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Editorial: LUTS – an independent risk factor for CVD

Russo et al. [1] have identified LUTS as an independent risk factor for cardiovascular disease (CVD). The more severe the LUTS the more the CVD risk increased. LUTS in men is caused by a group of disorders, e.g. the metabolic syndrome and central obesity, which have similar risk factors to those that cause CVD [2]. Furthermore, LUTS is associated with erectile dysfunction (ED), which is well established as being linked to silent or symptomatic CVD [3]. The question arises as to whether the age of the patient rather than the LUTS is the cause for the CVD, in other words, is the LUTS merely a bystander or coincidental problem?

The evidence, however, is accumulating that LUTS is independent of age and a risk factor for CVD [2]. A multi-disciplinary consensus looked at ED and LUTS emphasising the importance of co-diagnosis with awareness of cardiovascular risk factors being present in patients with LUTS, ED, or LUTS and ED, and reviewed the literature on the underlying pathophysiology [2].

The link between ED and LUTS was brought home by the Multinational Survey of the Aging Male (MSAM) study. Many large epidemiological studies using well-powered multivariate analyses consistently provide overwhelming evidence of a link between ED and LUTS [4].

The pathogenic mechanisms underlying the relationships between ED and LUTS have been the subject of several recent reviews [5]. The underlying mechanisms include: the alteration of the nitric oxide-cyclic guanosine monophosphate pathway, enhancement of Rho-kinase (ROCK) signalling, autonomic hyperactivity, and pelvic atherosclerosis, secondary to endothelial dysfunction [6]. Additional contributing factors may include chronic inflammation and sex steroid ratio imbalance, all of which contribute to increased CVD risk.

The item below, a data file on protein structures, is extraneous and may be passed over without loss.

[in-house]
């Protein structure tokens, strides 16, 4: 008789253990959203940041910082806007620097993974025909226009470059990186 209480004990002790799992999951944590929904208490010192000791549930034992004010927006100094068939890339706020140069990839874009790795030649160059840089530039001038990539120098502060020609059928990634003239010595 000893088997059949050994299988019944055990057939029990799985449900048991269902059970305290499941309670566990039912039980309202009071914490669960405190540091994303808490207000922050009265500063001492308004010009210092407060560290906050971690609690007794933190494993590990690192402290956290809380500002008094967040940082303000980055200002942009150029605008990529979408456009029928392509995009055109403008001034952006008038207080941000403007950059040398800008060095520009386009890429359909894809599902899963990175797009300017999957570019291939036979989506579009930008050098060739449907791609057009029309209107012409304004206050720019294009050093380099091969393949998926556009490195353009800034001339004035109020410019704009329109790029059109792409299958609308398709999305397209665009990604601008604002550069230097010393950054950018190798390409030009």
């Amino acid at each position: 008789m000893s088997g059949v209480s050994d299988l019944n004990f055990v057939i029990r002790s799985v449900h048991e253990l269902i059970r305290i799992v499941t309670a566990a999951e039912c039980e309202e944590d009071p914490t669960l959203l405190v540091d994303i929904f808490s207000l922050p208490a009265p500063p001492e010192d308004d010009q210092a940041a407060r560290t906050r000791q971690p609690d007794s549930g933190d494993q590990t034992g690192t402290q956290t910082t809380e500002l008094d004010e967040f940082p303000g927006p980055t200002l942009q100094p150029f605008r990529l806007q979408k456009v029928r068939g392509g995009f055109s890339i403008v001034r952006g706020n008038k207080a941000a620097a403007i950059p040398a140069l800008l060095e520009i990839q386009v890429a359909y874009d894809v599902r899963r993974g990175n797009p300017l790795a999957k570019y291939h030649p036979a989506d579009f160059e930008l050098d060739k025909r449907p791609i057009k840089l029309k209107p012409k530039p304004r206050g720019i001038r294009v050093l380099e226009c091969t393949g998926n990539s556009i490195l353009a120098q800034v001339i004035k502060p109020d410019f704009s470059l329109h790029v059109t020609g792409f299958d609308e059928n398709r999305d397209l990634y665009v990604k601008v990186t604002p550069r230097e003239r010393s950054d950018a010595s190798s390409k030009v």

LUTS, with or without ED, should trigger a search for cardiovascular risk factors and metabolic problems. In 2008, the International Journal of Impotence Research published a symposium entitled ‘Cardiac Sexology: Can we save a patient’s life and his love life?’. The recognition that urologists have an important role in the early identification of cardiovascular risk should encourage urologists to work closely with cardiologists [3].

Certainly the degree of risk recorded by Russo et al. [1] is substantially greater than one would expect from age alone. Possible mechanisms include the co-existence of inflammatory activity manifest by a raised C-reactive protein (CRP), which is commonly found in association with more severe LUTS and in turn, increased CVD risk [7]. Similarly chronic sleep disturbance, especially nocturia, is common in both LUTS and CVD, as is depression [2].

Endothelial dysfunction, which is recognised to be the major vascular risk for CVD, also occurs in LUTS that is chronic or severe usually affecting the prostate gland or bladder. There are, therefore, strong links between LUTS, ED and CVD a common denominator being increased adrenergic tone. Patients with LUTS should be asked about alternative symptoms, including ED, and screened for cardiovascular risk even if they have no cardiac symptoms. LUTS may not be as strong a risk factor as ED for CVD, but it appears to be an independent marker for increased risk, which should not be ignored. Men are reluctant to volunteer their concerns, so it is important that healthcare professionals ask the appropriate questions.

Graham Jackson, Mike G. Kirby* and Ray Rosen


St. Thomas Hospital, London, UK, *The Prostate Centre, London, UK and New England Research Institutes, Inc. (NERI), Waterto wn, MA, USA





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